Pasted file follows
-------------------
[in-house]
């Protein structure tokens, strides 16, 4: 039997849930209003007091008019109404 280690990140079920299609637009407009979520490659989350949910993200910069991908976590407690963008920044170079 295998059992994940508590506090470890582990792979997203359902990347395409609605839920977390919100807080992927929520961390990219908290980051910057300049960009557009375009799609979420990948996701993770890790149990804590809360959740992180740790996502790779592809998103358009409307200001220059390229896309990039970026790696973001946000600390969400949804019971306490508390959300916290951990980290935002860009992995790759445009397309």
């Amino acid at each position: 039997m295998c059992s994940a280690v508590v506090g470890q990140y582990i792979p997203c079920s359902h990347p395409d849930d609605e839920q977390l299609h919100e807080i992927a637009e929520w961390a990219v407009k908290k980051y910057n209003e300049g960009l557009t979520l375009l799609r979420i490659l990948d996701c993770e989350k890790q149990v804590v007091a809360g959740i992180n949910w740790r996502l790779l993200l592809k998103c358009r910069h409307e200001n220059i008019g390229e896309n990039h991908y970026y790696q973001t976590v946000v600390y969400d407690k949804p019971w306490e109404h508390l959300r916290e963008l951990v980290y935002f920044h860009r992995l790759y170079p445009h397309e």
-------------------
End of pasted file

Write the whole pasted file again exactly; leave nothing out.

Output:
[in-house]
């Protein structure tokens, strides 16, 4: 039997849930209003007091008019109404 280690990140079920299609637009407009979520490659989350949910993200910069991908976590407690963008920044170079 295998059992994940508590506090470890582990792979997203359902990347395409609605839920977390919100807080992927929520961390990219908290980051910057300049960009557009375009799609979420990948996701993770890790149990804590809360959740992180740790996502790779592809998103358009409307200001220059390229896309990039970026790696973001946000600390969400949804019971306490508390959300916290951990980290935002860009992995790759445009397309």
């Amino acid at each position: 039997m295998c059992s994940a280690v508590v506090g470890q990140y582990i792979p997203c079920s359902h990347p395409d849930d609605e839920q977390l299609h919100e807080i992927a637009e929520w961390a990219v407009k908290k980051y910057n209003e300049g960009l557009t979520l375009l799609r979420i490659l990948d996701c993770e989350k890790q149990v804590v007091a809360g959740i992180n949910w740790r996502l790779l993200l592809k998103c358009r910069h409307e200001n220059i008019g390229e896309n990039h991908y970026y790696q973001t976590v946000v600390y969400d407690k949804p019971w306490e109404h508390l959300r916290e963008l951990v980290y935002f920044h860009r992995l790759y170079p445009h397309e």